Electromagnetic Spectrum
Electromagnetic spectrum [Wikipedia]

Radiant flux: Also known as radiant power, it is a measure of the perceived energy transfer per unit time (i.e. power) of a light source. Basically the amount of energy a light produces per second.  E.g. for the sun, this would also include UV and IR light, which is outside the PAR range. SI Units: Watt [W]

Luminous flux: similar to radiant flux, luminous flux focuses on the visible light spectrum (i.e. the light our eyes can see). Integrating spheres are used to measure luminous flux. [3] SI units: Lumen

Integrating sphere (i.e. Ulbricht sphere): A hollow sphere with white reflective coating on the inside. Small commercial spheres can cost thousands of dollars. This is why many grow light manufacturers do not have one for measuring luminous flux of their grow lights. [source]

Ulbricht Sphere
Ulbricht Sphere [Wikipedia]

Photosynthetically active radiation (PAR): is the spectral range from 400-700 nm that photosynthetic organisms (e.g. plants) use during photosynthesis. The light intensity within this range is measured. PAR is not a measurement unit. It is just a definition for the type of light required for photosynthesis. PPFD is the measurement for PAR (defined below). [source1] SI Units: Watts/meter squared [W/m2] (irradiance (i.e. radiant flux/power) of PAR)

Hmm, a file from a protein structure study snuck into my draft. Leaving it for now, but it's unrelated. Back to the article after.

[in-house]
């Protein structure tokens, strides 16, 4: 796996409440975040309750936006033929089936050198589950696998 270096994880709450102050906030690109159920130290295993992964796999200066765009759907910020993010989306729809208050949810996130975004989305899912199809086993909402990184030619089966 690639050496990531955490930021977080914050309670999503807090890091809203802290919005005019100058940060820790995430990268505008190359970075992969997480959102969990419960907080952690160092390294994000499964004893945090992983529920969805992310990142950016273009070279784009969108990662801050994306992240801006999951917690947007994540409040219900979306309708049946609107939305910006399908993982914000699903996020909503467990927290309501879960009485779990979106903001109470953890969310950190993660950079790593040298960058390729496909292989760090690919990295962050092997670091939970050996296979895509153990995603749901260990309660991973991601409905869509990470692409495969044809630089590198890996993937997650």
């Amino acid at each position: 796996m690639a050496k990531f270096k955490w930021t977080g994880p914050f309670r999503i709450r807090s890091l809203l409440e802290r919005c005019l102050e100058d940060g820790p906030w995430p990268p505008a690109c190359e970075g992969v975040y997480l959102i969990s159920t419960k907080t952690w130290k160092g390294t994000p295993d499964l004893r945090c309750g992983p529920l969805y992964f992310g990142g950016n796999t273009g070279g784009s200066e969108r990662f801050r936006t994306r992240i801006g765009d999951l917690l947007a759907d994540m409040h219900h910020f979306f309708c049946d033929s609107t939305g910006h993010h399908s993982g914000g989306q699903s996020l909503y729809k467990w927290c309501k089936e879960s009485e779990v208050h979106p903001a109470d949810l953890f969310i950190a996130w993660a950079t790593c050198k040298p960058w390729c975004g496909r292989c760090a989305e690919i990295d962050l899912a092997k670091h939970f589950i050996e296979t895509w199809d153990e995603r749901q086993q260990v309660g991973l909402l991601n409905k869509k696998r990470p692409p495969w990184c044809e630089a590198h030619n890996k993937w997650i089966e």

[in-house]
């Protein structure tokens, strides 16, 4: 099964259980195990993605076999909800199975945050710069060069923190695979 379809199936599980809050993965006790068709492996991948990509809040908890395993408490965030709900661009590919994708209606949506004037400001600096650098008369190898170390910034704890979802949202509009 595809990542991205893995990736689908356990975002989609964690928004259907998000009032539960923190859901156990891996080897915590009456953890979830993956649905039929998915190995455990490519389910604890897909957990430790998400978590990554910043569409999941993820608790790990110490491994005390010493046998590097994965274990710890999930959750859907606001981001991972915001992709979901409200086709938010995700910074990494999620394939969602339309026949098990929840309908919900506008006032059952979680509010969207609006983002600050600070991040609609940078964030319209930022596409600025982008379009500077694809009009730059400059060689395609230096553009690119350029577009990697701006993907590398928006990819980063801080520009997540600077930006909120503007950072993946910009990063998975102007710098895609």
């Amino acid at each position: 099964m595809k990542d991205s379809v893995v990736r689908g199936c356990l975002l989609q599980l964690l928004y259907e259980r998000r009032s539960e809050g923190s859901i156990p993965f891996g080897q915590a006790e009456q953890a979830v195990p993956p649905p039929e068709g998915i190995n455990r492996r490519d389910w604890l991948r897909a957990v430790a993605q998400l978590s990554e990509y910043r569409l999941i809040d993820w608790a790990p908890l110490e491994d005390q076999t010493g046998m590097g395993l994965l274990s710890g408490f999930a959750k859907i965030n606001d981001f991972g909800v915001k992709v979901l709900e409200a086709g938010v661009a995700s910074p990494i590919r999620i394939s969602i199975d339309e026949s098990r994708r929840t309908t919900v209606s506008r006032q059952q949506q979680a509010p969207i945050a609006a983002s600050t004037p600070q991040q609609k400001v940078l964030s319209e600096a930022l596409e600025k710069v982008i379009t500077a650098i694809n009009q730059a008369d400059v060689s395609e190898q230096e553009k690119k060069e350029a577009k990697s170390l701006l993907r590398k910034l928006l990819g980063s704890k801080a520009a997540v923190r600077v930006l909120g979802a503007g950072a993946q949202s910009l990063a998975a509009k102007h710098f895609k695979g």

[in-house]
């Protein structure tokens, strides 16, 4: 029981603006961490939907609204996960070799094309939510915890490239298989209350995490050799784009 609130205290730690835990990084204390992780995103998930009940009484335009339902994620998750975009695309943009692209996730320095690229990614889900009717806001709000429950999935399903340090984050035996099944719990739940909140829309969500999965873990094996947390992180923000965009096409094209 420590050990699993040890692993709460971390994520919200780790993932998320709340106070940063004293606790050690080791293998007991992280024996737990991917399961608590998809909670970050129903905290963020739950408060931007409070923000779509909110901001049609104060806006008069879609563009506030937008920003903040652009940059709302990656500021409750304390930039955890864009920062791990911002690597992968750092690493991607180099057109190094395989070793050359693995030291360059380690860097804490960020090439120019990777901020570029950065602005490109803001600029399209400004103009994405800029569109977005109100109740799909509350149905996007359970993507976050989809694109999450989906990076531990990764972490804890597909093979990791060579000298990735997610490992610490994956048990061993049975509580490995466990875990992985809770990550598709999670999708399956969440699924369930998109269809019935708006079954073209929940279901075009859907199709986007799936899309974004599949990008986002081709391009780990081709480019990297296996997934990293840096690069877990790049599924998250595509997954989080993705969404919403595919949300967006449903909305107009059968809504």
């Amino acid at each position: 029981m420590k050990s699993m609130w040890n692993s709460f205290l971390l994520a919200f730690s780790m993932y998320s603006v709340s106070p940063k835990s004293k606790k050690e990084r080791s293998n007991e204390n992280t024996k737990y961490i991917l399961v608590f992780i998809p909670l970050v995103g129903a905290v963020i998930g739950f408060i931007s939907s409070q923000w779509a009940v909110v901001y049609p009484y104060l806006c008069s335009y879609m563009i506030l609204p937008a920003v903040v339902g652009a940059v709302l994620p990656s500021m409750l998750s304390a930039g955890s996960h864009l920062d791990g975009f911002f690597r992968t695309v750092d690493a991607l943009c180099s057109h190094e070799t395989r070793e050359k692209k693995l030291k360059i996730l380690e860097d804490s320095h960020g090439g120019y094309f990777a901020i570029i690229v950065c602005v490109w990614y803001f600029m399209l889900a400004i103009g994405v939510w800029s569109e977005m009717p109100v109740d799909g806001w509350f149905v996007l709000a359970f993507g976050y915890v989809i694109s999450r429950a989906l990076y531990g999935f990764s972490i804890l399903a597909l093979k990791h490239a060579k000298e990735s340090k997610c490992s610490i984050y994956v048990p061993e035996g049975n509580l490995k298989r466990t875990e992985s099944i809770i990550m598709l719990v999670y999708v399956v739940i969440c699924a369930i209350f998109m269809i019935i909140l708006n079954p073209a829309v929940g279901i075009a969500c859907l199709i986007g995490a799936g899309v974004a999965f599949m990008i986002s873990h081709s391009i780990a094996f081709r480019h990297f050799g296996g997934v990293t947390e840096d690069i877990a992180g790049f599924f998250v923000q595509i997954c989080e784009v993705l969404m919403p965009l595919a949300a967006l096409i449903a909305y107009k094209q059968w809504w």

PAR vs Lumens
PAR vs Lumens in the visible spectrum of light from 400-700 nm [Fluence Science]

PAR chart: 

PAR Chart
An example of a PAR chart at 18 inches and 24 inches from lamp to floor [NextLight]
Alternative PAR Chart
An alternative PAR chart that shows the center values on the left vs hanging height and the more traditional PAR chart at 18 inches hanging height [Amazon]

A PAR chart gives the PPF values for a specified grow area. This can often be 2×2 ft (61×61 cm), 3×3 ft (91×91 cm) or 4×4 ft (122×122 cm), standard grow tent measurements. As can be seen from the first image above, the recommendation is for a 4×4 ft (120×120 cm) grow tent. The light is located dead center in the chart, either 18 or 24 inches (46 or 61 cm) from the lamp to the floor (i.e. the grid). The middle values in the chart always show the biggest PPF values, seeing as the light is most intense there and travels the shortest distance to the floor/grid. As you get further away from the center point of the grid, the light intensity and therefore also the PPF decreases. Especially cheap lights can have really bad values at the outer edges of the chart. The PPF values also decrease as the light is raised from 18 inches to 24 inches.